By Edward “Ed” V. O’Neal, Senior Vice President and Manager, Retirement PlansPrint This Post
Retirement plans for nonprofit and tax-exempt entities can often look very different than the retirement programs used by corporate employers, such as 401(k) plans. This can result in some unique challenges for both the plan sponsor and participants of this particular segment of nonprofits. This is particularly evident with 403(b) plans – also known as Tax Sheltered Annuities – which are a popular plan design for educational entities such as private K-12 schools, colleges or universities, and public schools. Increasingly, educational entities are exploring opportunities to update and modernize their retirement plan structures to make them easier to administer and to also improve plan sponsor compliance.
Traditionally, 403(b) plans are limited to mutual funds or annuities and many educational groups have historically designed their 403(b) plans to offer participants access to investment choices from multiple providers – often totaling more than 25 options* – and often serviced through multiple financial professionals and representatives. Typically, the selection of mutual fund and annuity options for these 403(b) programs is often random, with little consultation with an investment professional who can assist in the creation and review of a comprehensive investment menu.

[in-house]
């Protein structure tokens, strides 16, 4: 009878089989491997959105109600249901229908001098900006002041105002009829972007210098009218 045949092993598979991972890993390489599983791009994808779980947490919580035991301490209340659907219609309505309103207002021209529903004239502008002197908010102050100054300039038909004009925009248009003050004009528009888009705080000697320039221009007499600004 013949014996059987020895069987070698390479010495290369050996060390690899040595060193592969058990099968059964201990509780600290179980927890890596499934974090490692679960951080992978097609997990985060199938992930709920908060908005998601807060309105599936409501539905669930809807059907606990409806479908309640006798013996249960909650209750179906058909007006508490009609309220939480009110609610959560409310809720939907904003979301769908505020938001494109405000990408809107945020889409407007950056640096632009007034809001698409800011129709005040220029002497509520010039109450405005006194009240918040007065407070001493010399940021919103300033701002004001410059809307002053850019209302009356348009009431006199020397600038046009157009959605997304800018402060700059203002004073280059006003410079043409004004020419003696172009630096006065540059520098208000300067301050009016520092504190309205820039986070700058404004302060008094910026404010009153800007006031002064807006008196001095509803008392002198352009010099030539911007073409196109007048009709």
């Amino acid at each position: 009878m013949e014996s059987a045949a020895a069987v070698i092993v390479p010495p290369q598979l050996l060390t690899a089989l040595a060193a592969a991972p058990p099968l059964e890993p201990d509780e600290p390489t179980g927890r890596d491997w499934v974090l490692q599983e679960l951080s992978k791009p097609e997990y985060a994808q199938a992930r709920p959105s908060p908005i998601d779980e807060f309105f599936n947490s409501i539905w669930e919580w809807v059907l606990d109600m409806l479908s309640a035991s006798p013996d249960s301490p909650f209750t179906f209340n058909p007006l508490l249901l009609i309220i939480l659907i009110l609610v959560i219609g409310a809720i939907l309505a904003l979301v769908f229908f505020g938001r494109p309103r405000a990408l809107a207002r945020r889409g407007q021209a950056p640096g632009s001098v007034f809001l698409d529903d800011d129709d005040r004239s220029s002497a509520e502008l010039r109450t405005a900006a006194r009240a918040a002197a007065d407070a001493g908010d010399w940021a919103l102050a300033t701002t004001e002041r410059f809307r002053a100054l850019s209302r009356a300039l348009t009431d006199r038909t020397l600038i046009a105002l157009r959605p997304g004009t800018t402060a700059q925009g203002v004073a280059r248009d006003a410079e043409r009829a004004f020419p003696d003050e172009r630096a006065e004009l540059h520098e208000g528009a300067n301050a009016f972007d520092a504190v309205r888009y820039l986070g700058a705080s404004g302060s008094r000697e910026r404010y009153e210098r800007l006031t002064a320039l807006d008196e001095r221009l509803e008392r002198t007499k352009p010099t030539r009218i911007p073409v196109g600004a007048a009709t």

Breaking from tradition, however, many educational entities are now beginning to recognize that monitoring compliance across multiple investment options and service providers can be difficult and can potentially lead to compliance violations of the Internal Revenue Service (IRS) code. In addition, studies (like one conducted by Columbia University **) have shown that too many investment options can have a detrimental effect on participation and overall savings rates.
These issues have caused an increasing number of educational entities to rethink and update the structure of their 403(b) plans to mirror retirement programs like 401(k) plans. As a result, more of these entities are:
- trending away from 403(b) plans with multiple providers – and an excessive number of investment options – and opting to significantly reduce the number of providers or choose a single provider.
- increasingly adopting 401(k) best practices, such as working with a financial professional to create an Investment Policy Statement to provide a comprehensive due diligence process for the selection and monitoring of investments available in the 403(b) plan.
Before implementing any changes to your retirement plan, remember to consult with your tax/legal advisor as well as your investment/financial advisor.
*2018 Plan Sponsor Council of America (PSCA) 403b Survey
**Iyenger, Jiang, Huberman ‘How Much Is Too Much?’ Columbia Business School, 2003